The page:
UN extends probe into Myanmar violence against Rohingya Muslims
The UN Human Rights Council decided Friday to extend an investigation into violations across Myanmar, with a particular focus on crimes against Rohingya Muslims in Rakhine state.
The UN decided Friday to extend an investigation into abuses committed in Myanmar, especially in Rakhine state, where violence has forced hundreds of thousands of Rohingya Muslims to flee.
The UN Human Rights Council adopted a resolution tabled by the European Union calling for the international fact-finding mission to be given another six months.
Several countries distanced themselves from the resolution, including China, but none demanded a vote in the 47-member council, and the measure was adopted by consensus.
The council set up the mission in March to investigate possible violations across Myanmar, with a particular focus on alleged crimes against Rohingya in Rakhine state.
The Muslim minority is loathed in Myanmar, denied citizenship and are instead branded "Bengalis" -- or illegal migrants who do not belong in the Buddhist-majority country.
Half a million Rohingya have crushed into camps in Bangladesh since August 25, fleeing a Myanmar army campaign and communal violence that the UN describes as "ethnic cleansing".
Earlier this month, the UN fact-finding mission asked for more time, lamenting a lack of access to the country. Friday's decision gives them until next September to present their final report.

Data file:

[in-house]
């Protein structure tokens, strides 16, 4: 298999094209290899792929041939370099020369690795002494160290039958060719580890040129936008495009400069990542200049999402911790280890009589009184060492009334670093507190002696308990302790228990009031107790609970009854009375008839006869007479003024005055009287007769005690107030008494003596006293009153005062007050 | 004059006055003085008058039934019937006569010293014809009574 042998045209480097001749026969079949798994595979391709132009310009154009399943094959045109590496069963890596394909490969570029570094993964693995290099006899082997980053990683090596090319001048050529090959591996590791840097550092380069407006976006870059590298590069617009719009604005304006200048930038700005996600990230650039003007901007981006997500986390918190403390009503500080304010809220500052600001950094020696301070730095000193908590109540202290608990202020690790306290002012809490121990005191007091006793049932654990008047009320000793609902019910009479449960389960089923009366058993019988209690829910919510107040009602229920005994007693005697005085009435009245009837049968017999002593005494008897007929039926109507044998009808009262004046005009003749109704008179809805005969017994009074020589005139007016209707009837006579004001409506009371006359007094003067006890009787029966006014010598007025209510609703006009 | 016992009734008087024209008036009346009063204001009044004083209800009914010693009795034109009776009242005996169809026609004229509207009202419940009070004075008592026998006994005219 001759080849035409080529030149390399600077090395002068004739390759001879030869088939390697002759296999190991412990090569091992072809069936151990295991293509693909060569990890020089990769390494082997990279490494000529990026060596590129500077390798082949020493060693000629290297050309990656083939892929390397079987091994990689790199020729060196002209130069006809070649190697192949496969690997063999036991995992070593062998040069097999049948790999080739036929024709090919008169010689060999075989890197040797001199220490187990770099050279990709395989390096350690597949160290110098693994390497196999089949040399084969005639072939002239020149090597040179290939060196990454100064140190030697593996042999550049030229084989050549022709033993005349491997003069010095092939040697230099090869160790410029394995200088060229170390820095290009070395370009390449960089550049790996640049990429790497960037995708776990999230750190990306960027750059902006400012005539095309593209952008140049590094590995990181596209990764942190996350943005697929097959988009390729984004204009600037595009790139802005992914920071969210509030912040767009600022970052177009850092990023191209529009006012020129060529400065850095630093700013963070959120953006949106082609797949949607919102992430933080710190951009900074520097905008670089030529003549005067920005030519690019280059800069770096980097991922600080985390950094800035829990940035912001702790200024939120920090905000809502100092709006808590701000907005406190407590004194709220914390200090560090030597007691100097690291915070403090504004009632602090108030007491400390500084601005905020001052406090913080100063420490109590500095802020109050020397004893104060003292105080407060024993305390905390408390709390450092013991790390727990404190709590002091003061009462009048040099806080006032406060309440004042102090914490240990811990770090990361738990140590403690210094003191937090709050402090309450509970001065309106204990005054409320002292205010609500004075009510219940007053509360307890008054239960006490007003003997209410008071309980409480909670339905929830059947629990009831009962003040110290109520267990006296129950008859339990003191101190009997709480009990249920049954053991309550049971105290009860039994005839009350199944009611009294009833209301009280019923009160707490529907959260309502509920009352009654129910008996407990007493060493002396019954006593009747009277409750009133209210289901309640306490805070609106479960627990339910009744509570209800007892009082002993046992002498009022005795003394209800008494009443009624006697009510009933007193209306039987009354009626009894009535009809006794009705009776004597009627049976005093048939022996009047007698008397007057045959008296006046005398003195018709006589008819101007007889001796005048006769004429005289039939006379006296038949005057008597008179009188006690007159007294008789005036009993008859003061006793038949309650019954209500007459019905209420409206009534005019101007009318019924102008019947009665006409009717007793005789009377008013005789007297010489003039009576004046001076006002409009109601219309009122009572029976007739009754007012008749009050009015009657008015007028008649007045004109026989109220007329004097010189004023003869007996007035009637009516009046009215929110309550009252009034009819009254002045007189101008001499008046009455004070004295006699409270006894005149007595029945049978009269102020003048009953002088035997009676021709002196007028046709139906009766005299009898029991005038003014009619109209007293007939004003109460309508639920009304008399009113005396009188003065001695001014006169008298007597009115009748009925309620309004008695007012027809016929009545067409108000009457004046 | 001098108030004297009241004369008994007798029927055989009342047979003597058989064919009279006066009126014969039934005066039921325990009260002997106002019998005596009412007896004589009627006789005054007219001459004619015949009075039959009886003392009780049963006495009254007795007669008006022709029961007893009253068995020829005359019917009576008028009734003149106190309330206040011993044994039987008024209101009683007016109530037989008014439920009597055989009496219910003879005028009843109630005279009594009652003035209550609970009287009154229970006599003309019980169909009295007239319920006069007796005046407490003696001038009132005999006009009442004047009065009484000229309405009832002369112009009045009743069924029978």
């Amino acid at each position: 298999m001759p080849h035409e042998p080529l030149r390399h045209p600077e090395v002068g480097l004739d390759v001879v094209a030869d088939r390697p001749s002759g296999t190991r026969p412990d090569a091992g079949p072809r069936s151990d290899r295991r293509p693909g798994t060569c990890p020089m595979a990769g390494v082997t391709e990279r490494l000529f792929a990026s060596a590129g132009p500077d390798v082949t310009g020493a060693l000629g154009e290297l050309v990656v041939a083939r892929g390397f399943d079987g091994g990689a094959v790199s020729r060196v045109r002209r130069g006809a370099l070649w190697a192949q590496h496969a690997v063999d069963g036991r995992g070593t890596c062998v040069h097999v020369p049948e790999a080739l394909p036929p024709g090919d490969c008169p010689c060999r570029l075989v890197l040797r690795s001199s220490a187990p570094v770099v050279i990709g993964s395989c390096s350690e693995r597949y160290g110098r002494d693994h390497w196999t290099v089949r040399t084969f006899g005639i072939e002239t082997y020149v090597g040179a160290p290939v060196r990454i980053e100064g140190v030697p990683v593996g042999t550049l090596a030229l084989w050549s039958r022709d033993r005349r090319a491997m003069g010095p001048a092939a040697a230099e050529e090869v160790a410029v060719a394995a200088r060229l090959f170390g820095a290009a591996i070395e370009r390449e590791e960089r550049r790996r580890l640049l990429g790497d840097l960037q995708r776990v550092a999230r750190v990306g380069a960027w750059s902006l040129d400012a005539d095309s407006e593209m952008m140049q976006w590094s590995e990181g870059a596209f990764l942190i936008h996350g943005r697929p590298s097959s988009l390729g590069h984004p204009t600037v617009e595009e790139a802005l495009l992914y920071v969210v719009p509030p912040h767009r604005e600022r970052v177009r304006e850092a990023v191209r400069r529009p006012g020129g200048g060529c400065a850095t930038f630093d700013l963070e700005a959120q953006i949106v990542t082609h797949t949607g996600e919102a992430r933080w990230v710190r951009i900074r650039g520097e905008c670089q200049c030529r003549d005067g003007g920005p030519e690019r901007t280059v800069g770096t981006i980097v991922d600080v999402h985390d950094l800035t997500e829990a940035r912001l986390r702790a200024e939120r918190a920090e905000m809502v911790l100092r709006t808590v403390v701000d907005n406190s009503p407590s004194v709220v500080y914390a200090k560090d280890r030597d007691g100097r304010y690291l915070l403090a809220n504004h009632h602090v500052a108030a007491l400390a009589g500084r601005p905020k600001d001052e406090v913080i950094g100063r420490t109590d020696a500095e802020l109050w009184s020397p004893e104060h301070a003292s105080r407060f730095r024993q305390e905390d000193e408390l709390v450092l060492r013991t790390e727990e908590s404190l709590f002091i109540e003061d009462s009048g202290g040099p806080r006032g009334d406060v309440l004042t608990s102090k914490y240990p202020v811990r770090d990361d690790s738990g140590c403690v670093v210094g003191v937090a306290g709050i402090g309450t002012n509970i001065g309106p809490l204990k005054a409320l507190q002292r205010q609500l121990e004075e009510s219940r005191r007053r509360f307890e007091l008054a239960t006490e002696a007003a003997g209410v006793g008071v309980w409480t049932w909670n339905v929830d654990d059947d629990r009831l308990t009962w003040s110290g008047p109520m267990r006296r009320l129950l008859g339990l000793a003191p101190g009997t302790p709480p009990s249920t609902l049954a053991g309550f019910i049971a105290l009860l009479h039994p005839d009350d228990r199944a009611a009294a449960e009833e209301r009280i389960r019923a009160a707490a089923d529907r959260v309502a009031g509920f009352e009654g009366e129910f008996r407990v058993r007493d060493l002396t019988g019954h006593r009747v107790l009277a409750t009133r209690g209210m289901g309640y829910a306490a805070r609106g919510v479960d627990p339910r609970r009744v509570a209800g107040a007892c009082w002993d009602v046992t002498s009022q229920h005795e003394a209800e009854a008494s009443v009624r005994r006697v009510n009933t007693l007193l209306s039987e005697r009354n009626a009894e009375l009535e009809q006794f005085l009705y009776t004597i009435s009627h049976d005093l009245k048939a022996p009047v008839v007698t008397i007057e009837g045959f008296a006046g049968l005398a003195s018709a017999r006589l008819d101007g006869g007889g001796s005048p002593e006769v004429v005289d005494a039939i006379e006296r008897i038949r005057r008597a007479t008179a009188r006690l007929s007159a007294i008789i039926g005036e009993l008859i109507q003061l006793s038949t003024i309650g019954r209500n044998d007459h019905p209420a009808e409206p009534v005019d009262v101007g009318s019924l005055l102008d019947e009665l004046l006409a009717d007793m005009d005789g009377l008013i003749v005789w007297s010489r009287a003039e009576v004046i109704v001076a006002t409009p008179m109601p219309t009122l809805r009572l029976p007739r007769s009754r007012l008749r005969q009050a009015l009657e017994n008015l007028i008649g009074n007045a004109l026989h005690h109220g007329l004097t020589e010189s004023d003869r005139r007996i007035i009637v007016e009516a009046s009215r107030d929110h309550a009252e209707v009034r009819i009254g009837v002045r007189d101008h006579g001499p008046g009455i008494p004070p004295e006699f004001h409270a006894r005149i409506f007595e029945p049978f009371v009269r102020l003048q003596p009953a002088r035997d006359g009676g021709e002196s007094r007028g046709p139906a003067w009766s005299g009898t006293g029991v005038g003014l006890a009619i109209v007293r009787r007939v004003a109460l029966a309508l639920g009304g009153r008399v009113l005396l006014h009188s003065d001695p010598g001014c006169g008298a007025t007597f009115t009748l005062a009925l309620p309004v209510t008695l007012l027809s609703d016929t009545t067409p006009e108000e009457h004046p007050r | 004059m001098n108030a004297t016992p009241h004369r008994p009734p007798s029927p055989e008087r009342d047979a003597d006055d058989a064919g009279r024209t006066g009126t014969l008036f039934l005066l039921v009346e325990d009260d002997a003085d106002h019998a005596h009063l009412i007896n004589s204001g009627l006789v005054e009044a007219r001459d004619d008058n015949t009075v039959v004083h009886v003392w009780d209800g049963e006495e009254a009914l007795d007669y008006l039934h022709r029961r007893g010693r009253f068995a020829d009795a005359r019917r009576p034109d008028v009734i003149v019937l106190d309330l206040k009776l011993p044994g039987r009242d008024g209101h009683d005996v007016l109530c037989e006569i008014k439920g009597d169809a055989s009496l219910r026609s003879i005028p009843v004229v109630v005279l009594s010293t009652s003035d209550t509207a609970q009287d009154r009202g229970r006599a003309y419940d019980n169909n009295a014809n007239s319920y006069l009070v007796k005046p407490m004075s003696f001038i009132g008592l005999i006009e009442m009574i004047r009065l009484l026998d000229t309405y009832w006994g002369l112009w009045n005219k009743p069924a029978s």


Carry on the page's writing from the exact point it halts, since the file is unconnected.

Myanmar's civilian leader Aung San Suu Kyi has repeatedly denounced the UN probe as unhelpful and vowed that her government would not cooperate.
But after an outcry, Suu Kyi said earlier this month that her government was open to foreign scrutiny of the situation in Rakhine.
"We hope the government will see the benefit of cooperating," Estonian ambassador Andre Pung told the council on Friday, speaking on behalf of the EU.
But Myanmar representative Hau Khan Sum said his country vehemently rejected the resolution, saying it continues "to believe that the establishment of a fact-finding mission is not helpful", and "counter-productive in our efforts to achieve national reconciliation."
While welcoming the extension of the UN fact-finding mission, activists said that the resolution's wording had been weakened to help it pass.
An earlier version called "for an end to ... violations and abuses" in Myanmar, but the document that passed Friday called only for "and end to the violence."
"It's baffling that it decided not to clearly call for an immediate end to grave and serious rights violations," Iniyan Ilango of the Asian Forum for Human Rights and Development told AFP.